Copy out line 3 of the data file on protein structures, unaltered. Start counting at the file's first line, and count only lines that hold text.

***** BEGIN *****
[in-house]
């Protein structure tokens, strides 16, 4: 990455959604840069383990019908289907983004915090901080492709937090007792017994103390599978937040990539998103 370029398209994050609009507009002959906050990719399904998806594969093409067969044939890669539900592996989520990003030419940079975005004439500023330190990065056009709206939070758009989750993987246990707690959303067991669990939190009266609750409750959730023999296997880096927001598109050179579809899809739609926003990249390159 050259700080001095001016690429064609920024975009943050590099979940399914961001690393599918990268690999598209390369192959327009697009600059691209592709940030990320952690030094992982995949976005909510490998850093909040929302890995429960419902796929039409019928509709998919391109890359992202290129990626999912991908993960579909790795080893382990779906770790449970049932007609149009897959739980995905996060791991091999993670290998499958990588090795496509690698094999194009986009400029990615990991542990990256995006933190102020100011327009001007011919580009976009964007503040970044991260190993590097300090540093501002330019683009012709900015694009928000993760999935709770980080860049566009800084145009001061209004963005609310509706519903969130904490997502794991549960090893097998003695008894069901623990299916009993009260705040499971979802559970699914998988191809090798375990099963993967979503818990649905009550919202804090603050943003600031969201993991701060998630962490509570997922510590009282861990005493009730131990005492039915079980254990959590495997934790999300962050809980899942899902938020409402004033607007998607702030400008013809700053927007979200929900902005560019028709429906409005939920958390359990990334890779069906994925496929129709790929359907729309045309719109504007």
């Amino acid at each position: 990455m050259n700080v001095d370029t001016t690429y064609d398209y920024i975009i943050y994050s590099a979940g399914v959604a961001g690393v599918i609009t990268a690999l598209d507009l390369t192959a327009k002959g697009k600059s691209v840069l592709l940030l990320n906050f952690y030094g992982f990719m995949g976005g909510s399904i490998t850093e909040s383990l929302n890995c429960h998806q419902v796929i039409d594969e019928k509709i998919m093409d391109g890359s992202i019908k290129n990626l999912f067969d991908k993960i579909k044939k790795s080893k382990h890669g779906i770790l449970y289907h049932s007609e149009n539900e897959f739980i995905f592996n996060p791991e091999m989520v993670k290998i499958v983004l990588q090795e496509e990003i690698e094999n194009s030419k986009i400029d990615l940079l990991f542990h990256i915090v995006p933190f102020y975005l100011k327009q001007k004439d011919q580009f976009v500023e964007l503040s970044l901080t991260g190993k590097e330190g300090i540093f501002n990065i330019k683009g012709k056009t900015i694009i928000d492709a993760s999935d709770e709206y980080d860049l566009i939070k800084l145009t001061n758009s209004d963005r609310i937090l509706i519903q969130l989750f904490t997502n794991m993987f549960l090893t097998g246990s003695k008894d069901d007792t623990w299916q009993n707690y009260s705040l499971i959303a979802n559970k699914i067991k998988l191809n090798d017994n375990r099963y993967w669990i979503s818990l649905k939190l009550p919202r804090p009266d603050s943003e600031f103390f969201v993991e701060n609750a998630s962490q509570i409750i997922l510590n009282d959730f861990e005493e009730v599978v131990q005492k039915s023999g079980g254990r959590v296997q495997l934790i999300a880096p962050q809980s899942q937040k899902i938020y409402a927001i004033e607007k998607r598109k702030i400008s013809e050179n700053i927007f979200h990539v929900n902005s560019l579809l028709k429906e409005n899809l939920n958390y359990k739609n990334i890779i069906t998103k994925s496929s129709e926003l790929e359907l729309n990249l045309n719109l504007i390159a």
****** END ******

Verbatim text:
């Amino acid at each position: 990455m050259n700080v001095d370029t001016t690429y064609d398209y920024i975009i943050y994050s590099a979940g399914v959604a961001g690393v599918i609009t990268a690999l598209d507009l390369t192959a327009k002959g697009k600059s691209v840069l592709l940030l990320n906050f952690y030094g992982f990719m995949g976005g909510s399904i490998t850093e909040s383990l929302n890995c429960h998806q419902v796929i039409d594969e019928k509709i998919m093409d391109g890359s992202i019908k290129n990626l999912f067969d991908k993960i579909k044939k790795s080893k382990h890669g779906i770790l449970y289907h049932s007609e149009n539900e897959f739980i995905f592996n996060p791991e091999m989520v993670k290998i499958v983004l990588q090795e496509e990003i690698e094999n194009s030419k986009i400029d990615l940079l990991f542990h990256i915090v995006p933190f102020y975005l100011k327009q001007k004439d011919q580009f976009v500023e964007l503040s970044l901080t991260g190993k590097e330190g300090i540093f501002n990065i330019k683009g012709k056009t900015i694009i928000d492709a993760s999935d709770e709206y980080d860049l566009i939070k800084l145009t001061n758009s209004d963005r609310i937090l509706i519903q969130l989750f904490t997502n794991m993987f549960l090893t097998g246990s003695k008894d069901d007792t623990w299916q009993n707690y009260s705040l499971i959303a979802n559970k699914i067991k998988l191809n090798d017994n375990r099963y993967w669990i979503s818990l649905k939190l009550p919202r804090p009266d603050s943003e600031f103390f969201v993991e701060n609750a998630s962490q509570i409750i997922l510590n009282d959730f861990e005493e009730v599978v131990q005492k039915s023999g079980g254990r959590v296997q495997l934790i999300a880096p962050q809980s899942q937040k899902i938020y409402a927001i004033e607007k998607r598109k702030i400008s013809e050179n700053i927007f979200h990539v929900n902005s560019l579809l028709k429906e409005n899809l939920n958390y359990k739609n990334i890779i069906t998103k994925s496929s129709e926003l790929e359907l729309n990249l045309n719109l504007i390159a």